Many electric cars are also now designed with energy saving features that help to prolong the overall lifespan of your EV battery including regenerative braking (the battery charges as you break) and idling (the car turns off when stationary to prevent wasted energy).
What Can Go Wrong With Electric Car Batteries
Whilst electric car batteries may be designed to be durable, that doesn’t mean they’re invincible and sometimes things will go wrong.
The two main concerns for EV batteries are:
The main concern for electric car batteries is that over time they will degrade and lose capacity.
It’s hard to predict exactly how long it will take for your EV battery to degrade and external factors such as how much you use your EV, how you charge your battery (rapid or standard) and high temperatures can all have an impact.
The difference between an electric car battery at the time of production to how it’s currently running is referred to as its state of health.
EV battery fires are much less common than you might be led to believe, in fact it’s much more common for petrol, diesel or hybrid cars to set alight.
In the unfortunate incident that your EV battery does catch fire though, you’ll likely find yourself needing a whole new car thanks to how difficult the fires are to put out.
Can Electric Car Batteries Be Upgraded?
The simple answer is yes, you can upgrade your EV battery but it might not actually be that simple in practice.
Whether or not an upgrade is available for your electric car battery all depends on the make and model of your vehicle and if the manufacturer offers battery upgrades.
Tesla is leading the way when it comes to battery upgrades but a small number of brands including Nissan are slowly starting to follow suit.
The fact is though, EV batteries are made to last. With technology advancing all the time it’s actually highly unlikely you will need to upgrade your car’s battery within its lifespan.
Whilst you may not have the option to upgrade your electric vehicle battery, you can certainly repair or replace it…
Can Electric Car Batteries Be Repaired?
The great news is that yes, electric car batteries can be repaired.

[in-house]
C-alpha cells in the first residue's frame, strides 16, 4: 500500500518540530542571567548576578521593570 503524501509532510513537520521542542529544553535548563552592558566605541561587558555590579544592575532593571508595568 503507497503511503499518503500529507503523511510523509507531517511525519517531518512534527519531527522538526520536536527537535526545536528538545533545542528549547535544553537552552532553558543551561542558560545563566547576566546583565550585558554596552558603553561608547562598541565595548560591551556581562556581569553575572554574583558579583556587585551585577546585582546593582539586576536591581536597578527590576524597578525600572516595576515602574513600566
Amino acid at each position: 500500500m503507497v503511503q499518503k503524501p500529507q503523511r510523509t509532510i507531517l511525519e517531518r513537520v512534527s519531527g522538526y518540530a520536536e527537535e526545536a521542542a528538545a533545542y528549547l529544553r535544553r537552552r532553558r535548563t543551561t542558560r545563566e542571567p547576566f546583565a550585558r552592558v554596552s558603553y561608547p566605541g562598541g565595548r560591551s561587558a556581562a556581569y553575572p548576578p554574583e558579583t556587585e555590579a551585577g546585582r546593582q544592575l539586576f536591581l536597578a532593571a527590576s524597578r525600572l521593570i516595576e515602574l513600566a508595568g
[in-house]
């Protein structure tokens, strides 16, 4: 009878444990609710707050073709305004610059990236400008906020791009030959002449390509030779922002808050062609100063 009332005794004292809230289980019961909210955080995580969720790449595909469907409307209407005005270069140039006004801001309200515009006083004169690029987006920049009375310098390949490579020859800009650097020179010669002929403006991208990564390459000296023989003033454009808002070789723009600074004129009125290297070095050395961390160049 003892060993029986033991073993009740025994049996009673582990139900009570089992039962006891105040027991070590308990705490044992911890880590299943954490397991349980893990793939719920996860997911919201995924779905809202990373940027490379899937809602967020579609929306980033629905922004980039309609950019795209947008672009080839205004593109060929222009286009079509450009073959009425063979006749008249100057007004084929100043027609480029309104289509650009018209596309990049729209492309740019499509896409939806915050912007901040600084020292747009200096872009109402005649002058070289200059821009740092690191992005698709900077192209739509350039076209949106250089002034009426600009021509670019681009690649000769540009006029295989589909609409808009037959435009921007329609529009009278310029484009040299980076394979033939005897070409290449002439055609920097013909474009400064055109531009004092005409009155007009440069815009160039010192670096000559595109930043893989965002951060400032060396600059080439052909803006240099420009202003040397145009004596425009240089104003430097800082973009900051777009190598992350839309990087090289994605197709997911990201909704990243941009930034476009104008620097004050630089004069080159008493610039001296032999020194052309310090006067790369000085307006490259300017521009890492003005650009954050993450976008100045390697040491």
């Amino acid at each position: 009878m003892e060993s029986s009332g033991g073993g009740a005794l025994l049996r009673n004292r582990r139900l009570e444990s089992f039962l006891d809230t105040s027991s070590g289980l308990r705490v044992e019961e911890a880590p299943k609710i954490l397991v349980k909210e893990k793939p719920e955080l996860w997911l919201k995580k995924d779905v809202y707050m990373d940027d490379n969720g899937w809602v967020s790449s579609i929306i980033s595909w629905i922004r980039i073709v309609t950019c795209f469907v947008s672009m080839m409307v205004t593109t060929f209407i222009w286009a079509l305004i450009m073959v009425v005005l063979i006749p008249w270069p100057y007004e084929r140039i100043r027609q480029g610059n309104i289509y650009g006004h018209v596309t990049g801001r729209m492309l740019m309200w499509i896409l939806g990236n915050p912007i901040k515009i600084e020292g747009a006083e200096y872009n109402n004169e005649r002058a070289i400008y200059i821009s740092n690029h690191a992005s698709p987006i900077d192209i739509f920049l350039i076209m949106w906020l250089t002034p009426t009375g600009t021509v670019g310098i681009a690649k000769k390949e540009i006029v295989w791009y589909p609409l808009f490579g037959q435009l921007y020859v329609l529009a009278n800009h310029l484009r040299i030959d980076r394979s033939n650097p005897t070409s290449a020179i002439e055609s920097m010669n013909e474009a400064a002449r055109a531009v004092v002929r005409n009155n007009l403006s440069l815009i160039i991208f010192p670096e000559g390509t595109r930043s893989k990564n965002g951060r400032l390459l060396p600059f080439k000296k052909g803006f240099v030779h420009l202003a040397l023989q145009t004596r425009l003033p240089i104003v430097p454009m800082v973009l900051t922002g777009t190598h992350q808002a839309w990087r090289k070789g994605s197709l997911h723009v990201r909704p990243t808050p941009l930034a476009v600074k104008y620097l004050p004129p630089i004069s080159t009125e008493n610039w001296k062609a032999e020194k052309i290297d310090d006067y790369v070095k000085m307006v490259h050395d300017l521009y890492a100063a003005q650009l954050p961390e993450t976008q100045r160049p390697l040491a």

When it comes to discussing the components that make up an electric vehicle we often class the battery as a singular part. The reality is however that EV batteries are made up of multiple cells, modules and packs.
Why this is so handy is that often when there is a fault or issue with an EV battery, the problem will be with a singular module, making repairs super simple, not to mention cost-effective!
Expert EV mechanics should easily be able to isolate a module if it’s underperforming and repair it back to full function.
Can Electric Car Batteries Be Replaced?
If repairing your EV battery isn’t an option then they can easily be replaced for a brand new one.
Thanks to their excellent lifespan, you probably won’t need to worry about ever replacing your electric car battery though, especially if you’ve opted to purchase a brand new vehicle.
Many electric car manufacturers offer EV battery warranties to give you peace of mind.
Warranties are usually for at least 8 years (or 100,000 miles) but the specifics will depend on the individual manufacturer. When purchasing an electric car be sure to ask for the details on battery warranties before you sign on the dotted line.
Of course, replacing an EV battery comes at a cost and often it’s not a cheap process. The cost for a new EV battery in the UK is currently around £87 per kWh. If the average EV battery has a kWh of 40 then replacing the battery can quickly add up to the thousands.
Recycling Electric Car Batteries
We all know by now that one of the biggest selling points to electric cars is their green credentials. Infinitely better for the environment than petrol or diesel alternatives, you might be wondering if EV batteries can be recycled at the end of their lifespan?
The good news for the planet is that yes, EV batteries can be recycled. In fact, it’s actively encouraged over other mass disposal methods.
EV batteries can be stripped for valuable materials including lithium salts and cobalt which prevents reliance on the extraction of new raw materials from the earth.
Currently only around half of the components that go into an EV battery can be recycled but with major manufacturers such as Tesla and Volkswagen making public pledges when it comes to recycling EV batteries, we can expect the recycling rate to only increase with time.
Hopefully now you feel much more confident about how electric car batteries work, how long you can expect them to last and what your options are if something goes wrong.
As we’ve mentioned throughout this article, EV batteries are made to stand the test of time. Provided you look after it and keep up with your electric car maintenance, you can expect an electric car battery to last anywhere up to 20 years!
Don’t forget the team at Evaa are always on hand to help you get to grips with charging your EV battery and finding a charging station nearby. Contact the team for more information on our country-wide charging network or Book a demo, today .